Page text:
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Nick Cunningham

Nick Cunningham

Nick Cunningham is a freelance writer on oil and gas, renewable energy, climate change, energy policy and geopolitics. He is based in Pittsburgh, PA.

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Markets in Turmoil on Ukrainian Crisis

The brewing war in Ukraine has quickly reverberated through the markets, sending stocks down and commodities up. Tension heightened over the weekend with Russia’s move to send troops to Crimea in an effort to secure its strategically critical naval base in Sevastopol. The new Ukrainian government responded by putting its armed forces on “combat readiness.” What began as domestic unrest in Ukraine over former President Yanukovych’s coziness with Moscow is now rapidly escalating into not only a potential civil-war, but also a Russian invasion of Ukraine and a clash with the West.

With events quickly unfolding in real-time, global markets are reacting negatively. Russia itself is already paying the price – on March 3rd the Ruble dropped by 2.5% against the Dollar and 1.5% against the Euro, both all-time lows. Russian stocks also dived to their lowest level since the global financial crisis, with the Micex Index down 9.8%. Gazprom, which the Kremlin uses as its piggy bank, was down 10.7%. The Russian central bank was forced into action, raising interest rates from 5.5% to 7%. Yields for Russian government bonds increased to 8.84%, within 25 points of an all-time record.

Related Article: Can U.S. LNG Break Russia’s Gas Grip on Europe?

The Obama administration has promised that there will be significant costs for Russia’s actions. But, the markets are already acting. Russia has inflicted an immediate economic cost upon itself – one that appears to be stronger and swifter than anything the Obama administration has thus far considered.

Equities across the board took a hit on the rising tensions in Ukraine. During trading hours, the Down Jones was down almost 1%. The FTSE 100 Index dropped 1.43%. The German DAX lost over 3% and the Nikkei lost 1.27%.

Stocks are taking a beating, but investors are pouring money into commodities on the expectation that supplies could be cut off. Russia rounds out the top three oil producers in the world (along with the United States and Saudi Arabia), so the prospect of a Russian ground war in Ukraine is causing some serious jitters in oil markets. Crude oil (Brent) was up more than 2.2% to $111 per barrel in morning trading on March 3.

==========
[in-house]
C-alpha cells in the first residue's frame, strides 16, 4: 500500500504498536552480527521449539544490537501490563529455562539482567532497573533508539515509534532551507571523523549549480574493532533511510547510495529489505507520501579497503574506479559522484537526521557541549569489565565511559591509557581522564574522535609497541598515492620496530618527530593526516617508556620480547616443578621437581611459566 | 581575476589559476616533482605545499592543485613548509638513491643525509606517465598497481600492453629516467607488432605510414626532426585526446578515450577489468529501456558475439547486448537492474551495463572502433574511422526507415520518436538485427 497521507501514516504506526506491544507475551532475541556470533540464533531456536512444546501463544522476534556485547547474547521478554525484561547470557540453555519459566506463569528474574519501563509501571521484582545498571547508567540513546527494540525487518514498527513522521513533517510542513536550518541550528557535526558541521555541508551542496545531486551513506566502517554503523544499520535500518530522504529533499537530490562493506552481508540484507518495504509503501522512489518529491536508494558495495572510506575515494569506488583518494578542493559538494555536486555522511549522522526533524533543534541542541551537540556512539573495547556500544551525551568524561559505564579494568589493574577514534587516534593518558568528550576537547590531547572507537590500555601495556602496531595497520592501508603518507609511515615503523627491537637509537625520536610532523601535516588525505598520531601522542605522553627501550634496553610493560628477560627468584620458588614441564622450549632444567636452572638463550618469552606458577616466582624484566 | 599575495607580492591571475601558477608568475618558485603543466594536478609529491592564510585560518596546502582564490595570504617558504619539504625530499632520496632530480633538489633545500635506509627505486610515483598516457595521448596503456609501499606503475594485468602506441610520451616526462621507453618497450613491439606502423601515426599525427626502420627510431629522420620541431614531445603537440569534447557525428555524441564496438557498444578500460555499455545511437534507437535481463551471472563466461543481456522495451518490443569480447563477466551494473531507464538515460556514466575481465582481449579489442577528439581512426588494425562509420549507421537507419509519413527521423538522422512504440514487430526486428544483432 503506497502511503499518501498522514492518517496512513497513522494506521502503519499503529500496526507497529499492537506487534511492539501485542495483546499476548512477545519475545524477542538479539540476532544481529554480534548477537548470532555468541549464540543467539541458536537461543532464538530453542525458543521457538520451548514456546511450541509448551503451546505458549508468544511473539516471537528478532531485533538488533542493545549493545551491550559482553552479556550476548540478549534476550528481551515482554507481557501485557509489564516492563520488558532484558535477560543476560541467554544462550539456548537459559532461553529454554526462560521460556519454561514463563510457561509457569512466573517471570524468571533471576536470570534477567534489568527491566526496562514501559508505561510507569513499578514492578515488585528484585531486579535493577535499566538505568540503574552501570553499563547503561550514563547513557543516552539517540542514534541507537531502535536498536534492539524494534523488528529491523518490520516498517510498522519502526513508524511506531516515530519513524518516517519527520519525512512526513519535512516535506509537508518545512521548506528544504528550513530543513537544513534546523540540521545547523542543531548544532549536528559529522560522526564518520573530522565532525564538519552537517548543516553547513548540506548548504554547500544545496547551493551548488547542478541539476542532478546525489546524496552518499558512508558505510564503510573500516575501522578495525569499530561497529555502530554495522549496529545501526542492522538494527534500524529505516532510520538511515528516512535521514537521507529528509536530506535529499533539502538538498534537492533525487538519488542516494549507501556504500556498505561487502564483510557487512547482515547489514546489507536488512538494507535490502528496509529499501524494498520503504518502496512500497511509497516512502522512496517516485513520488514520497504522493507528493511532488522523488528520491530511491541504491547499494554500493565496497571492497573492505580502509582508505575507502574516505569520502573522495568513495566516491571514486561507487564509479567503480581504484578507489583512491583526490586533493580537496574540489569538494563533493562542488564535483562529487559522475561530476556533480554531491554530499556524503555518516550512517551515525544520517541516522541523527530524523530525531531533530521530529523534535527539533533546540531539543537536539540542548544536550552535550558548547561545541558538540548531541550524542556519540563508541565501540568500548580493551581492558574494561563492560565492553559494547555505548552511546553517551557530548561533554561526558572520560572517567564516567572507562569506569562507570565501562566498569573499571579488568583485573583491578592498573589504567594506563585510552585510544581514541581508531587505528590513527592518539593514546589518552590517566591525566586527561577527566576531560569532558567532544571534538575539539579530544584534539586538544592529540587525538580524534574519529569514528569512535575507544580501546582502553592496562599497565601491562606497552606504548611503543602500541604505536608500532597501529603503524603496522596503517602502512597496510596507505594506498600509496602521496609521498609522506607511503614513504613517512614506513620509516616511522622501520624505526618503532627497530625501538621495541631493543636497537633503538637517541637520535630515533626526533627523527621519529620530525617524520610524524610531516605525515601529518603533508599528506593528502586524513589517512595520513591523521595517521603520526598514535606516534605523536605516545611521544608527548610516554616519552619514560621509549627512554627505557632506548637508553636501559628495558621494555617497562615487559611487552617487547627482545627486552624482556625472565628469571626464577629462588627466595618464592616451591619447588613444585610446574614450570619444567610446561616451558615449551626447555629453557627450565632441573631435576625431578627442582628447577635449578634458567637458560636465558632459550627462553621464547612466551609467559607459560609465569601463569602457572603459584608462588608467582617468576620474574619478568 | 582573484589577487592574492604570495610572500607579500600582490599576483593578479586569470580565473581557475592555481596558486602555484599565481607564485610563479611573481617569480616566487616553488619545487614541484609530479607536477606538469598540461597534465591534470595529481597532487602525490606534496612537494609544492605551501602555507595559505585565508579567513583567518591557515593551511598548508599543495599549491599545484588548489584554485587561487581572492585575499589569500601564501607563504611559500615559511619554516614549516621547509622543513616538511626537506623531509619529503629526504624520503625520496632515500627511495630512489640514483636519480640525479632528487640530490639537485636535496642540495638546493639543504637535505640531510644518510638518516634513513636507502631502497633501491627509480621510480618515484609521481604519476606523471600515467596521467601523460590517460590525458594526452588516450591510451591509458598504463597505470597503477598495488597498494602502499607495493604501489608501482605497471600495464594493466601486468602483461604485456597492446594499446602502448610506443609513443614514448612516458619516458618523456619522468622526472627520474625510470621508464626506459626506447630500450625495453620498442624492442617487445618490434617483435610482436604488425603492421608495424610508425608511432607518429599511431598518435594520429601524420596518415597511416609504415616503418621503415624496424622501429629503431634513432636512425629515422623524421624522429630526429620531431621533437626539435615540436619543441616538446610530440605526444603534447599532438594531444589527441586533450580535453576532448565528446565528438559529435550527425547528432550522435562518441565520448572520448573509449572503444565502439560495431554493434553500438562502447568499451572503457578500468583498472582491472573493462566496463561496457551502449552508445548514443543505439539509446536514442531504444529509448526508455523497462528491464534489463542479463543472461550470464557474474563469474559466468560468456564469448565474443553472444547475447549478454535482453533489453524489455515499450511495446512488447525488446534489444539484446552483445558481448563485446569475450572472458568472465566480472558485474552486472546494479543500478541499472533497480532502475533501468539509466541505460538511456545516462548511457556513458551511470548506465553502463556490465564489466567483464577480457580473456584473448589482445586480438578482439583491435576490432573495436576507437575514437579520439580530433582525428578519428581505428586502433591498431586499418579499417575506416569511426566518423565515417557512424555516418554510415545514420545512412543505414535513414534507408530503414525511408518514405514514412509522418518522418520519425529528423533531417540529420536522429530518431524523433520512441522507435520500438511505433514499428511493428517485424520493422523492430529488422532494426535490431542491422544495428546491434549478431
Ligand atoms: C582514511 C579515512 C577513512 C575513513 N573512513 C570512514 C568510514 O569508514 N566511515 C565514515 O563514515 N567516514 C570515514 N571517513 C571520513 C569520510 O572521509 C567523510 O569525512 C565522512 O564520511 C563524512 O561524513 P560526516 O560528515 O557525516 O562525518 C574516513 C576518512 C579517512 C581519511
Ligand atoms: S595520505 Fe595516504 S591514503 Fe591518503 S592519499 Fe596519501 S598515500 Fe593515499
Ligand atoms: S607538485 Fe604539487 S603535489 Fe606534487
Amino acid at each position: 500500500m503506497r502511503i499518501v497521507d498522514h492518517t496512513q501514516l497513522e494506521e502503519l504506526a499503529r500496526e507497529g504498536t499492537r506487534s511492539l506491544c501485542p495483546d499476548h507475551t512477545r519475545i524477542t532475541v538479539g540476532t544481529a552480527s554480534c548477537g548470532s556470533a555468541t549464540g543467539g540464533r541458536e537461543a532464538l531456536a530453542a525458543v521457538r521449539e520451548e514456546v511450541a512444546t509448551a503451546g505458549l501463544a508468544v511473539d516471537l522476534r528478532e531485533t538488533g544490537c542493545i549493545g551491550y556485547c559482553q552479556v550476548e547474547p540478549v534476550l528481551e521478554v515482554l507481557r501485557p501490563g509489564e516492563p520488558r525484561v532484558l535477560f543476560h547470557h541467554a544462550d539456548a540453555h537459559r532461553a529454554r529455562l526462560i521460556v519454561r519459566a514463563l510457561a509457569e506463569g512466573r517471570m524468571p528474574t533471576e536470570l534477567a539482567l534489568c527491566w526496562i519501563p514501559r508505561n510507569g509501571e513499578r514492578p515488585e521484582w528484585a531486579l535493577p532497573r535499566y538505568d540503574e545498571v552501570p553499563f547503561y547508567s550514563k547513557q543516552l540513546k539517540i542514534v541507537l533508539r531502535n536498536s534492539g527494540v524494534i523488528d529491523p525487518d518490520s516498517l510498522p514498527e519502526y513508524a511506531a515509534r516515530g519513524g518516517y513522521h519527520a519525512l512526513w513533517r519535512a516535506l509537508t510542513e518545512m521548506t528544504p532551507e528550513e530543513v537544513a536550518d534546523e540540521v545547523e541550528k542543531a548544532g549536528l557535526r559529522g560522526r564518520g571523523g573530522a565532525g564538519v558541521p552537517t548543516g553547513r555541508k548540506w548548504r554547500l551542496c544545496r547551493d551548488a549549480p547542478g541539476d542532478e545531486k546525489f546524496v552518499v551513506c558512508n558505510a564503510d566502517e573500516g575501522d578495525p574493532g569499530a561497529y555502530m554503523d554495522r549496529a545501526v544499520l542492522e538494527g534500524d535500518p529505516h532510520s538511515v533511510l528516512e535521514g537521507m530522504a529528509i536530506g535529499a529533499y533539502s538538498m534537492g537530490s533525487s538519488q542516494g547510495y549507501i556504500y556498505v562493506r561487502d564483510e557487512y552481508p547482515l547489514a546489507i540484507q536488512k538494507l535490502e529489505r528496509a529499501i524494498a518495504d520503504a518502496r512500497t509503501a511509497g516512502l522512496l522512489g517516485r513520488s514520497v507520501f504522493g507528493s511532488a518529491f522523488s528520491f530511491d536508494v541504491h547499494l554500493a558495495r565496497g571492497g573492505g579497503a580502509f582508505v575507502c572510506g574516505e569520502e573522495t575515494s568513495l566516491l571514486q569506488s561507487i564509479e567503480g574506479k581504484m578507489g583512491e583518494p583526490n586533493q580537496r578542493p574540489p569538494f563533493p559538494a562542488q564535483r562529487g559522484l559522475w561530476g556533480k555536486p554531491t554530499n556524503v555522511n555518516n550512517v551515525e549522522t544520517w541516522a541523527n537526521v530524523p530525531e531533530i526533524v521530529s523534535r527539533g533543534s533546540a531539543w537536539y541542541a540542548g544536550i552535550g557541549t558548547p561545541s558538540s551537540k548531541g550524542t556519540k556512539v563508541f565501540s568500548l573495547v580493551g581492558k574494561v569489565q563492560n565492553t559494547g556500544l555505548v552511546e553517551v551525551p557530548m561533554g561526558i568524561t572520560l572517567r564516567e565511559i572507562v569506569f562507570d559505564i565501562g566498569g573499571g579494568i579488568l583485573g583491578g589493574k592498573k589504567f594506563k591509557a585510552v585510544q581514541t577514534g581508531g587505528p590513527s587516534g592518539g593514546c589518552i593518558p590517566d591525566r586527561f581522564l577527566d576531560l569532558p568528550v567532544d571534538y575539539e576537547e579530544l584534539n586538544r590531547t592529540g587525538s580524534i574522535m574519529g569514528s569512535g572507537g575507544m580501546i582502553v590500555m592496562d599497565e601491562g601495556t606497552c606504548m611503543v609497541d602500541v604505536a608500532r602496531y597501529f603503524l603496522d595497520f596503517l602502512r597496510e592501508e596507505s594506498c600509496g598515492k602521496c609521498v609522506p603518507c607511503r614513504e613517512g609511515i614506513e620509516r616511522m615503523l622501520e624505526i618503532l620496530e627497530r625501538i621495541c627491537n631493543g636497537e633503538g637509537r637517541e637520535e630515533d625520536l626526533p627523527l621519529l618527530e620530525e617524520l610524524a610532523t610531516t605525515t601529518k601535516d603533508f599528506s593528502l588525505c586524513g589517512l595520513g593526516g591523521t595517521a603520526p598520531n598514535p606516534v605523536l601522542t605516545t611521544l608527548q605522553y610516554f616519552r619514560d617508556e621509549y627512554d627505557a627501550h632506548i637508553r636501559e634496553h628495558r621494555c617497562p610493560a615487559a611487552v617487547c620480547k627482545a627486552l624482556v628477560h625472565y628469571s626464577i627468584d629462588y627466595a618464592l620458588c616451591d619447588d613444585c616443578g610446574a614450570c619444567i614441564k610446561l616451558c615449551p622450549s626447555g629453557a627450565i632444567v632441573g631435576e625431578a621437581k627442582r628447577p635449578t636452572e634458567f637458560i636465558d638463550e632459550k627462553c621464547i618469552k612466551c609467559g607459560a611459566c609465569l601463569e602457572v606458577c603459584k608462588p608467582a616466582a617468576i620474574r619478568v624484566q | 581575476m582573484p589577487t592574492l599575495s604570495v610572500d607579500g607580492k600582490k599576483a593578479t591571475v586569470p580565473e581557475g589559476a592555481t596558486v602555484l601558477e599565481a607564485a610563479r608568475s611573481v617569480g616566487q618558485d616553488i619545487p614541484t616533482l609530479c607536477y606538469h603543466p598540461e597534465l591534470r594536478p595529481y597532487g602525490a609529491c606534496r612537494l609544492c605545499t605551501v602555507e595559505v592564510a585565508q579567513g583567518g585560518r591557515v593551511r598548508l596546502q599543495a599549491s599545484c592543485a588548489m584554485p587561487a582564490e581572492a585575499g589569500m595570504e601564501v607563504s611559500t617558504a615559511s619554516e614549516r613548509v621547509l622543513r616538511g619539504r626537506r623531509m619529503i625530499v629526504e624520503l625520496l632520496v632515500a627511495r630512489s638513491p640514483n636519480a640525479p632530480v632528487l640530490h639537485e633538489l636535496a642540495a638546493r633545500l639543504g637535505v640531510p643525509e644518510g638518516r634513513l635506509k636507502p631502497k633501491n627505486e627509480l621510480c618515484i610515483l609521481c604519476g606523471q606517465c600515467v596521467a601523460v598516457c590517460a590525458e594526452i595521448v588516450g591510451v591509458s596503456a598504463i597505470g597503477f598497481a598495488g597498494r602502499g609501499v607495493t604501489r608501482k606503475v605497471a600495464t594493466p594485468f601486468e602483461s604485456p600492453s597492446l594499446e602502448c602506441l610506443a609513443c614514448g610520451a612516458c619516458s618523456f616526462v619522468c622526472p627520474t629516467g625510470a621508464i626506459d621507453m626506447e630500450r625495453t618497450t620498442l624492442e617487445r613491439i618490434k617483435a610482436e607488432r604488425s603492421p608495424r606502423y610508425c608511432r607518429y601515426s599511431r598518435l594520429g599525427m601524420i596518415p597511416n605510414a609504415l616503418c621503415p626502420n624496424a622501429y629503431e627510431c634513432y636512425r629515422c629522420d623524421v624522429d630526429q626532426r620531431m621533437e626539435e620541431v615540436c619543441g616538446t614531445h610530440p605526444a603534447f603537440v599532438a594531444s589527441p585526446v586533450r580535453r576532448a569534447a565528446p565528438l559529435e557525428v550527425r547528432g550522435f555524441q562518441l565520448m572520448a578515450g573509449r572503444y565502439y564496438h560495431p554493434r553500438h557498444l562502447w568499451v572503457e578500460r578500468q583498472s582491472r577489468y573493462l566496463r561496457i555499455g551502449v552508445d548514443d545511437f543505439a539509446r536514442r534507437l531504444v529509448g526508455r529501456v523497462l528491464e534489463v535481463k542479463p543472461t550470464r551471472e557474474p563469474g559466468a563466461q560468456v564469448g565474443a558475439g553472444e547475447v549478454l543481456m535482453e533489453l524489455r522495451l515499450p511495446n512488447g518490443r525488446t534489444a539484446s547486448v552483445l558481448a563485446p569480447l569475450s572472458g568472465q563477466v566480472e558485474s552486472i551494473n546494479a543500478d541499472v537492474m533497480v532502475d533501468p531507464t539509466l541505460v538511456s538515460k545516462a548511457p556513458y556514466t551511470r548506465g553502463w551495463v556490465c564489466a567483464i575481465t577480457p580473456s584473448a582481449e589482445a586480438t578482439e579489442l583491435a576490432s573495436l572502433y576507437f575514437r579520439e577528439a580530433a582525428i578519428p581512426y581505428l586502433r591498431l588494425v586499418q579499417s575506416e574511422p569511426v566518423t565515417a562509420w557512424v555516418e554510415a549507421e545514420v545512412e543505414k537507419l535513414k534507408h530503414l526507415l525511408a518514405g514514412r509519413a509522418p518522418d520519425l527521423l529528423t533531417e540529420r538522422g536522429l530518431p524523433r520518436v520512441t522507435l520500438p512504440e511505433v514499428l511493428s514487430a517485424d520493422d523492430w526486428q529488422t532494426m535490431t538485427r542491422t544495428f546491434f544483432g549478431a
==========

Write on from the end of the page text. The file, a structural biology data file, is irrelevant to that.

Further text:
But it’s not just oil that is under the gun. As a major supplier of natural gas to Europe, natural gas prices are also soaring across Western Europe on fears of supply outages. In the U.K., next-month delivery prices for natural gas jumped by 10% on the ICE Futures Europe exchange in London, the biggest gain in more than two and a half years. Natural gas in the Netherlands also gained 10%, its largest ever increase. And gas prices in Germany were up 8.1%.

Related Article: There's no Easy Fix to Ukraine's Energy Dilemma

Europe imports 34% of its natural gas imports from Russia via Ukraine. Supply fundamentals appear to be normal, and thus far there are no reports of disruptions. Citigroup says it does not believe supplies will be “materially affected,” as reported by Bloomberg. But the markets are not so convinced.

The conflict rippled beyond fossil fuels to other commodities as well. The Standard and Poor’s GSCI Index of 24 commodities increased by 2.1% during trading on March 3rd. Wheat surged by 5.11% and corn by over 2%. Gold was up 2.35%.

Whenever investors feel the heat from geopolitical risk, equities tend to take a hit, and commodities offer a safe-haven. The stock sell off and the rally in commodity markets could reverse course if the Ukrainian crisis eases, but as of this writing on March 3rd, it only appears to be deepening.

By Nicholas Cunningham of Oilprice.com




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